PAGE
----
• Coleman Cable buys partial assets of Spectrum Wire Corp.
2004

  • Superior Essex acquires Belden's North American outside plant (OSP) communications wire and cable business.
  • Southwire acquires Alflex Corp. and its line of metal-clad cable and flexible conduit products.
2005

  • Essex acquires Nexans' North American magnet wire inventory and certain U.S. customers; the company acquires Nexans' remaining magnet wire facilities in Canada and China in 2007.
  • Southwire acquires DeCorp Inc., Hendersonville, Tenn., for its Flatwire technology.
  • General Cable Corp. announced plans to buy the high-voltage cable business of Safran SA, Montereau, France.
2006

  • Southwire finalized its acquisition of the building wire assets of Essex Electrical Products, including Essex's plant in Florence, Ala.
2007

  • General Cable acquired the global wire and cable business of Freeport-McMoRan Copper & Gold Inc. which operates as Phelps Dodge International Corp. (PDIC) for approximately $735 million. PDIC was acquired by Freeport as part of the acquisition of Phelps Dodge Corporation in March 2007.
  • Coleman Cable Inc. buys Copperfield LLC, Bremen, Ind.
2008

  • LS Cable, Seoul, South Korea, acquires Superior Essex Inc., for approximately $900 million.
  • In a move to bolster its business in the OEM market, Southwire acquires CableTech Global, a subsidiary of GenTek Inc., based in Mineral Wells, Texas.
2009

  • Southwire acquires Maxis, Phoenix, Ariz., a developer of tools and equipment for the management of wire and cable.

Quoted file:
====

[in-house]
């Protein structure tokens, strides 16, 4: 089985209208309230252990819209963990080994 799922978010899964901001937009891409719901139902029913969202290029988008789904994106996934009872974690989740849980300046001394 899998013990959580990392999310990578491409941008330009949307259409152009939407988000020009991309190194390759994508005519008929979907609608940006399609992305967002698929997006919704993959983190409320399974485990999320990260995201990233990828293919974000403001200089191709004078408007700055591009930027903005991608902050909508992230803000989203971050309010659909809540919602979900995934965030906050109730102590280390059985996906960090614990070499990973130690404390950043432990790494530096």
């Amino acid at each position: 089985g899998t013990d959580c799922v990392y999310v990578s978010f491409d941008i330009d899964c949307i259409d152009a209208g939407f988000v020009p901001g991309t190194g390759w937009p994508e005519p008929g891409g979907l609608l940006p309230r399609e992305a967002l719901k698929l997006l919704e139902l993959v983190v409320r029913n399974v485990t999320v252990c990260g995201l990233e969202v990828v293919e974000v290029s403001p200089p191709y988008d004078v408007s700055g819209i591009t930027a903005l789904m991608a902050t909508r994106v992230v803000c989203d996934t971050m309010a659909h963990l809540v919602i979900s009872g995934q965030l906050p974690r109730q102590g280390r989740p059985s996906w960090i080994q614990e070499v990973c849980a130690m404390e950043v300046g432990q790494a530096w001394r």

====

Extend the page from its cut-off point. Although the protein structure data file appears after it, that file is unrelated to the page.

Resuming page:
• General Cable buys Gepco International Inc., Des Plaines, Ill., to increase its stake in the broadcasting and entertainment markets.
  • Platinum Equity, Los Angeles, purchases a controlling interest in the Atlanta-based Alcan Cable division of Rio Tinto. Alcan Cable, a division of the Alcan Engineered Products business, is a manufacturer of aluminum cable products.
2010

  • Southwire acquires AIW from Leviton and completes its acquisition of Ford Wire, Roseland, Fla.
  • To boost its business in sub-Saharan Africa, General Cable recently acquired a substantial portion of the wire and cable assets of Phoenix Power Cables, Durban, South Africa, a manufacturer of low- and medium-voltage electrical power cables as well as overhead energy transmission and distribution cables.
  • General Cable also acquired Beru SAS, a wholly-owned subsidiary of BorgWarner France SAS, located in La Ferte Mace, France, a manufacturer of ignition wire harnesses.